Pushing the Envelope to Near-Zero Emissions on Light-duty Gasoline Vehicles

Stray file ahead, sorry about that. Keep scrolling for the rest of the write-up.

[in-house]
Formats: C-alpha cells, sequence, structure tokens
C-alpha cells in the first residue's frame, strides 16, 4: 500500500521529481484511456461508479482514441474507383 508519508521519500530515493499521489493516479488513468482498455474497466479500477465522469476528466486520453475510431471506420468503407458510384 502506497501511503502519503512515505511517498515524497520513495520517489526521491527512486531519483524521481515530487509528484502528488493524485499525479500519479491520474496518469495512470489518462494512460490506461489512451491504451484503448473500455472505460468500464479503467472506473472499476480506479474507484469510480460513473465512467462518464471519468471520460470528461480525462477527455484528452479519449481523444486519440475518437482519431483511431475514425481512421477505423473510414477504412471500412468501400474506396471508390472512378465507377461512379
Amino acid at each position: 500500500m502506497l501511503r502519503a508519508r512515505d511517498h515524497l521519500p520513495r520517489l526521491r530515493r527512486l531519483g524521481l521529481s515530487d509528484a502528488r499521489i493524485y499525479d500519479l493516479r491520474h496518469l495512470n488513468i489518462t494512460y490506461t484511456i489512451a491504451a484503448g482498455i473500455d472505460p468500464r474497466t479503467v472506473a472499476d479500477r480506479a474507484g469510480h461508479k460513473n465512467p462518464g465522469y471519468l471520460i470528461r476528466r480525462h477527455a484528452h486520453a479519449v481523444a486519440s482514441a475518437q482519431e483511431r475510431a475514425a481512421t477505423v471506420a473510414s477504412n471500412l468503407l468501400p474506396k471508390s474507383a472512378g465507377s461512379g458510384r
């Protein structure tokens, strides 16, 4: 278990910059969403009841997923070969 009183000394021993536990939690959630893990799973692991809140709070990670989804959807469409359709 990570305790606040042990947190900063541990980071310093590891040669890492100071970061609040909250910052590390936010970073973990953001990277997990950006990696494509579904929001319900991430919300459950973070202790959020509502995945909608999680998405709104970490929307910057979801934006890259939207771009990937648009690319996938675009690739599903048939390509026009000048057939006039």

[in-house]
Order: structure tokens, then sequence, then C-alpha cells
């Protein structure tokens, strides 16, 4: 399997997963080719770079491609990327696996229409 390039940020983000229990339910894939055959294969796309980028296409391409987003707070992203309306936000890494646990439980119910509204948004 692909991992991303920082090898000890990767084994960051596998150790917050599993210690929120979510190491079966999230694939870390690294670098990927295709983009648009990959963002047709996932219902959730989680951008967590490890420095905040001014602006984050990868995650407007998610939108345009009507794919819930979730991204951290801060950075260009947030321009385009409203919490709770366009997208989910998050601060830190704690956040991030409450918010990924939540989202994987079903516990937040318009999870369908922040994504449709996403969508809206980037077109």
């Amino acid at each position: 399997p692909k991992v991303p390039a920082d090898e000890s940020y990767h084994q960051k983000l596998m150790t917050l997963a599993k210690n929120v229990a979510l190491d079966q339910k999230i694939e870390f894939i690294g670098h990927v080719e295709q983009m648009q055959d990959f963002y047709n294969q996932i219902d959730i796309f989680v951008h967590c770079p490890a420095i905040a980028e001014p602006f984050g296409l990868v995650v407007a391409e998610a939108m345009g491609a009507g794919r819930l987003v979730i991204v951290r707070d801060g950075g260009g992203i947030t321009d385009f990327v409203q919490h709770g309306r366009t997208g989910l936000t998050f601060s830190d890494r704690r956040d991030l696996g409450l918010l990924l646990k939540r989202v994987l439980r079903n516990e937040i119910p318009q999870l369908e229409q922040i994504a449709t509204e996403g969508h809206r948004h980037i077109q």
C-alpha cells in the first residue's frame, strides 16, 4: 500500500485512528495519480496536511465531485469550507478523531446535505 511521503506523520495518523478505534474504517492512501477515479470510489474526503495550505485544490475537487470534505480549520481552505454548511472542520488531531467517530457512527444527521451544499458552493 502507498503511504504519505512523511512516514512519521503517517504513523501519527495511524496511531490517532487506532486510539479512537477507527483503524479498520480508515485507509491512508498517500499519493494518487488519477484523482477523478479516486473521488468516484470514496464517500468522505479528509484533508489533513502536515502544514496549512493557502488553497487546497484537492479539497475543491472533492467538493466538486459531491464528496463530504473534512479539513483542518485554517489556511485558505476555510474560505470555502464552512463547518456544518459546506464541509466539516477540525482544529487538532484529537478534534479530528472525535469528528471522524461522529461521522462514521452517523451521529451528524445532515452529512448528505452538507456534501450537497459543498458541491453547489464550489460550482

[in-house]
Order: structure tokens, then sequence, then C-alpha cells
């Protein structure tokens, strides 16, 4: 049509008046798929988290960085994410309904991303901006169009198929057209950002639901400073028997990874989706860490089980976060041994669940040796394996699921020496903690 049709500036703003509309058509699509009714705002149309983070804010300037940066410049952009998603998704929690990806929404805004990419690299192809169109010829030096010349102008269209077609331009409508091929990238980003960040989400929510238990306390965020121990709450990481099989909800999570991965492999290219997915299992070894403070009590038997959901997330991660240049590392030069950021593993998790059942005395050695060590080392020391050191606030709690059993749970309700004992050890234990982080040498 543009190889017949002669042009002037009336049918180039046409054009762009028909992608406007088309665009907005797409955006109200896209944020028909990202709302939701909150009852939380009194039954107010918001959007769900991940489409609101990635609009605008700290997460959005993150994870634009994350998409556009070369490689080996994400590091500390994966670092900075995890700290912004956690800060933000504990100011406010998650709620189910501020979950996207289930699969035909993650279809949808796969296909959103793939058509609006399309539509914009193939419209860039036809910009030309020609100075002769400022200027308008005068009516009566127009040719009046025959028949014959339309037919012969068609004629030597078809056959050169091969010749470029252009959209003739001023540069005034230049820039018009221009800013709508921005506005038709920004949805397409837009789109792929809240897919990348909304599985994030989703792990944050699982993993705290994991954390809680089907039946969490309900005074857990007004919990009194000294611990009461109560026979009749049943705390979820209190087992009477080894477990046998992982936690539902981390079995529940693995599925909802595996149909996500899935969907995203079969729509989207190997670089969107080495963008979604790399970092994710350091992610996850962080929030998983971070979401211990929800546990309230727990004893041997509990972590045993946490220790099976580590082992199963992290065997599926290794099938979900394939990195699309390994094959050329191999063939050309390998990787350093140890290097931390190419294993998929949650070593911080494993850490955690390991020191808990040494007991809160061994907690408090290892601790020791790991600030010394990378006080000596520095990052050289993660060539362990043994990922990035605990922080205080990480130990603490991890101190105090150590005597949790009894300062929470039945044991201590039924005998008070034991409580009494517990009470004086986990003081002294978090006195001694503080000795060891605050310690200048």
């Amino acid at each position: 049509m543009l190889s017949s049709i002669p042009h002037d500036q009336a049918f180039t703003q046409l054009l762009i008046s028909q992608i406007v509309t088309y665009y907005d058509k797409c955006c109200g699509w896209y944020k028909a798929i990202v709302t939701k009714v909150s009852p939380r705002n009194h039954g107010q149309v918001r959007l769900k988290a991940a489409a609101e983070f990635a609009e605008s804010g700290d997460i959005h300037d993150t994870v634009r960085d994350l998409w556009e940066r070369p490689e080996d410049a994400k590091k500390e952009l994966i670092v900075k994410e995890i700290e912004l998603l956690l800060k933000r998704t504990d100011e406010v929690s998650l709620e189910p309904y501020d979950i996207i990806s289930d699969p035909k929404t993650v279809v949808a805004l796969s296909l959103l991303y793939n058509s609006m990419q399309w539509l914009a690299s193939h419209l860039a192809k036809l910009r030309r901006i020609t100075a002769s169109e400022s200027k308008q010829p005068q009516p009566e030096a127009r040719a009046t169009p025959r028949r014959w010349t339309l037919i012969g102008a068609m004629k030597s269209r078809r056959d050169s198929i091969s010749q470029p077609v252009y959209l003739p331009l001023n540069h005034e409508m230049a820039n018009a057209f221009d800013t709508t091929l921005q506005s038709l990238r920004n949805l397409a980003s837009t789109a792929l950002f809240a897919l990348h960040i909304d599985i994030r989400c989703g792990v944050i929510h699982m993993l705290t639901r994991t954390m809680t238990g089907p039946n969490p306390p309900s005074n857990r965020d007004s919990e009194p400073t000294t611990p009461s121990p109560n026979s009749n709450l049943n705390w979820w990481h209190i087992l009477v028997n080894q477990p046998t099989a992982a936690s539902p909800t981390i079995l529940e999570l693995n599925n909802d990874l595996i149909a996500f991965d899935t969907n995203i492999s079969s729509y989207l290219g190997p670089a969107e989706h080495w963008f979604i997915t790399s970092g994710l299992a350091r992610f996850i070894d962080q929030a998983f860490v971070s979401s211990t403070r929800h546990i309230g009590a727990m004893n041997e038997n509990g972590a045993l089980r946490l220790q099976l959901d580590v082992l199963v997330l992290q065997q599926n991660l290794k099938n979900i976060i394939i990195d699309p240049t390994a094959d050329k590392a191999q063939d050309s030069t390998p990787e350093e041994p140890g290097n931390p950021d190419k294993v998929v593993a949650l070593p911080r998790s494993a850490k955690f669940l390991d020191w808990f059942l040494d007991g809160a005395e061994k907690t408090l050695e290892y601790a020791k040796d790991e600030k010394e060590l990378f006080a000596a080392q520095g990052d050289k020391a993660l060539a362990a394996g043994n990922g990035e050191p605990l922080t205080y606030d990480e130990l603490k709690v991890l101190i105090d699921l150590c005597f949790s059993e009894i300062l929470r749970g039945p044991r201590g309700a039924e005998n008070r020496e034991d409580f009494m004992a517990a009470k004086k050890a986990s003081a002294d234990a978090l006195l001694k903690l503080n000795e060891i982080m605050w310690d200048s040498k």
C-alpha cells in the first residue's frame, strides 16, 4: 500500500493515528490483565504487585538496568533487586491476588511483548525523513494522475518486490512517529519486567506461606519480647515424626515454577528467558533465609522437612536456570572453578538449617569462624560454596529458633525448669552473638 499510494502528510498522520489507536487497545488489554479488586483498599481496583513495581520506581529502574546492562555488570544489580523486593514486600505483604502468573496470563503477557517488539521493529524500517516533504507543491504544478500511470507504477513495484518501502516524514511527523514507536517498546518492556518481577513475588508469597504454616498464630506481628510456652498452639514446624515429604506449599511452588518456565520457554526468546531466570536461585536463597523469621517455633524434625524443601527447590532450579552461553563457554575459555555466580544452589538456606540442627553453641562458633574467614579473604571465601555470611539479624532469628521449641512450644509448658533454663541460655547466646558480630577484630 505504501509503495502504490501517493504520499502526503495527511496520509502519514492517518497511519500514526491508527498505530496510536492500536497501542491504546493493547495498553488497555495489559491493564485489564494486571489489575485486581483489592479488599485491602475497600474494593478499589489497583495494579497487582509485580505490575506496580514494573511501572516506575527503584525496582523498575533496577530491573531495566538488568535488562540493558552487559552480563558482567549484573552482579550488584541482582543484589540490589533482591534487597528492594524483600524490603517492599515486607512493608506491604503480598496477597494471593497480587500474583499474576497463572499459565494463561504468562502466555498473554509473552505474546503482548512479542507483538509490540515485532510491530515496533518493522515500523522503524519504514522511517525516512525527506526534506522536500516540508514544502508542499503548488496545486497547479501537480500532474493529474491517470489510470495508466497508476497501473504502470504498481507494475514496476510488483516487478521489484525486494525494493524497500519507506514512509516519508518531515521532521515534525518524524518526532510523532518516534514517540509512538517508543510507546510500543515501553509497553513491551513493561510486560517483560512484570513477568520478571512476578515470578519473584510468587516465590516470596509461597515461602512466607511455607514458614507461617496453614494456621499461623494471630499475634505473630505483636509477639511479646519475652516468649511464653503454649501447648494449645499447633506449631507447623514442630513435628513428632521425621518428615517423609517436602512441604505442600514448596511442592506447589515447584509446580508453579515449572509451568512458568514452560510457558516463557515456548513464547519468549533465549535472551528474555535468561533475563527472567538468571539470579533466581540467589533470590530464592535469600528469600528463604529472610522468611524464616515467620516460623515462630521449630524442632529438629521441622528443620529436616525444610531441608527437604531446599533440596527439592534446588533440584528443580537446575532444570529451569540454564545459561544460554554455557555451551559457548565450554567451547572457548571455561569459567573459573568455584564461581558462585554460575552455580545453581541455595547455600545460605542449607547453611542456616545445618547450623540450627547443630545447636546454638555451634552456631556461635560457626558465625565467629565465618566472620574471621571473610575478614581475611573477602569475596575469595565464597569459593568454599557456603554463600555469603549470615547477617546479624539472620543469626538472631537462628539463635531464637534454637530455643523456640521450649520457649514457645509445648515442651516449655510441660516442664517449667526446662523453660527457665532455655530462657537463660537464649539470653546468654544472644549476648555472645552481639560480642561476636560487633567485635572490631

The integration of advanced emission control technologies including advanced three-way catalysts and advanced, high cell density, ultra-thin wall substrates with advanced gasoline powertrains and advanced engine controls is necessary to achieve near-zero tailpipe emission requirements like California's SULEV or PZEV light-duty certification categories. The first gasoline vehicles meeting these near-zero regulations have been introduced in California in 2001. Advanced three-way catalysts targeted for these near-zero regulations feature layered architectures, thermally stable oxygen storage components, and segregated precious metal impregnation strategies. Engine calibration strategies focused on tight stoichiometric air/fuel control and fast catalyst heat-up immediately after engine start are important enablers to achieve near-zero hydrocarbon and NOx emissions.